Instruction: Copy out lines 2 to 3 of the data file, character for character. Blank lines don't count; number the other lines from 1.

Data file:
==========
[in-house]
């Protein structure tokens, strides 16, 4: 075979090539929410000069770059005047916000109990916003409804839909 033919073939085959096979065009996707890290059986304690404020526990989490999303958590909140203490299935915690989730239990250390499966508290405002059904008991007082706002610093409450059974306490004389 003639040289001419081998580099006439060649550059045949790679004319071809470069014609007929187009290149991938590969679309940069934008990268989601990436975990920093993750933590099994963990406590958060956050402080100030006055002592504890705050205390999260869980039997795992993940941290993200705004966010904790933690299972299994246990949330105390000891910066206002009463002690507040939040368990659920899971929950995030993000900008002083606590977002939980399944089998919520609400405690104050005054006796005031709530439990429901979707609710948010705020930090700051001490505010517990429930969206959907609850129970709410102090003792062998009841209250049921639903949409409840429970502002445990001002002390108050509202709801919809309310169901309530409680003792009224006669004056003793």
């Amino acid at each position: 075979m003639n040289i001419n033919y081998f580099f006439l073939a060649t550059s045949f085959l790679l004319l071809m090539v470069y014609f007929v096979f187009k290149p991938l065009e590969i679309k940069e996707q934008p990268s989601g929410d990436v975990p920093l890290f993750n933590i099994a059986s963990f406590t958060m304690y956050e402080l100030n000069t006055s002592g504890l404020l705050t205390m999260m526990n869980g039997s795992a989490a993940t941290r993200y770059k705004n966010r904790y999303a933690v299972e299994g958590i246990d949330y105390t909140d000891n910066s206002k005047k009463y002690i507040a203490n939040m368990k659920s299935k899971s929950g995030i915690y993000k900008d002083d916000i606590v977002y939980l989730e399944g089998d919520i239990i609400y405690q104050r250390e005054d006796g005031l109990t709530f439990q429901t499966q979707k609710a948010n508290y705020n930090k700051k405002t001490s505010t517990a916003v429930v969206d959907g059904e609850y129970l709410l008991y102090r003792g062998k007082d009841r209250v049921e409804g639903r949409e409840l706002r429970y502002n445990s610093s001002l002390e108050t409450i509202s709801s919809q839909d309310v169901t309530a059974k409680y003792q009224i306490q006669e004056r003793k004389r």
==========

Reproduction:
């Protein structure tokens, strides 16, 4: 075979090539929410000069770059005047916000109990916003409804839909 033919073939085959096979065009996707890290059986304690404020526990989490999303958590909140203490299935915690989730239990250390499966508290405002059904008991007082706002610093409450059974306490004389 003639040289001419081998580099006439060649550059045949790679004319071809470069014609007929187009290149991938590969679309940069934008990268989601990436975990920093993750933590099994963990406590958060956050402080100030006055002592504890705050205390999260869980039997795992993940941290993200705004966010904790933690299972299994246990949330105390000891910066206002009463002690507040939040368990659920899971929950995030993000900008002083606590977002939980399944089998919520609400405690104050005054006796005031709530439990429901979707609710948010705020930090700051001490505010517990429930969206959907609850129970709410102090003792062998009841209250049921639903949409409840429970502002445990001002002390108050509202709801919809309310169901309530409680003792009224006669004056003793």
């Amino acid at each position: 075979m003639n040289i001419n033919y081998f580099f006439l073939a060649t550059s045949f085959l790679l004319l071809m090539v470069y014609f007929v096979f187009k290149p991938l065009e590969i679309k940069e996707q934008p990268s989601g929410d990436v975990p920093l890290f993750n933590i099994a059986s963990f406590t958060m304690y956050e402080l100030n000069t006055s002592g504890l404020l705050t205390m999260m526990n869980g039997s795992a989490a993940t941290r993200y770059k705004n966010r904790y999303a933690v299972e299994g958590i246990d949330y105390t909140d000891n910066s206002k005047k009463y002690i507040a203490n939040m368990k659920s299935k899971s929950g995030i915690y993000k900008d002083d916000i606590v977002y939980l989730e399944g089998d919520i239990i609400y405690q104050r250390e005054d006796g005031l109990t709530f439990q429901t499966q979707k609710a948010n508290y705020n930090k700051k405002t001490s505010t517990a916003v429930v969206d959907g059904e609850y129970l709410l008991y102090r003792g062998k007082d009841r209250v049921e409804g639903r949409e409840l706002r429970y502002n445990s610093s001002l002390e108050t409450i509202s709801s919809q839909d309310v169901t309530a059974k409680y003792q009224i306490q006669e004056r003793k004389r």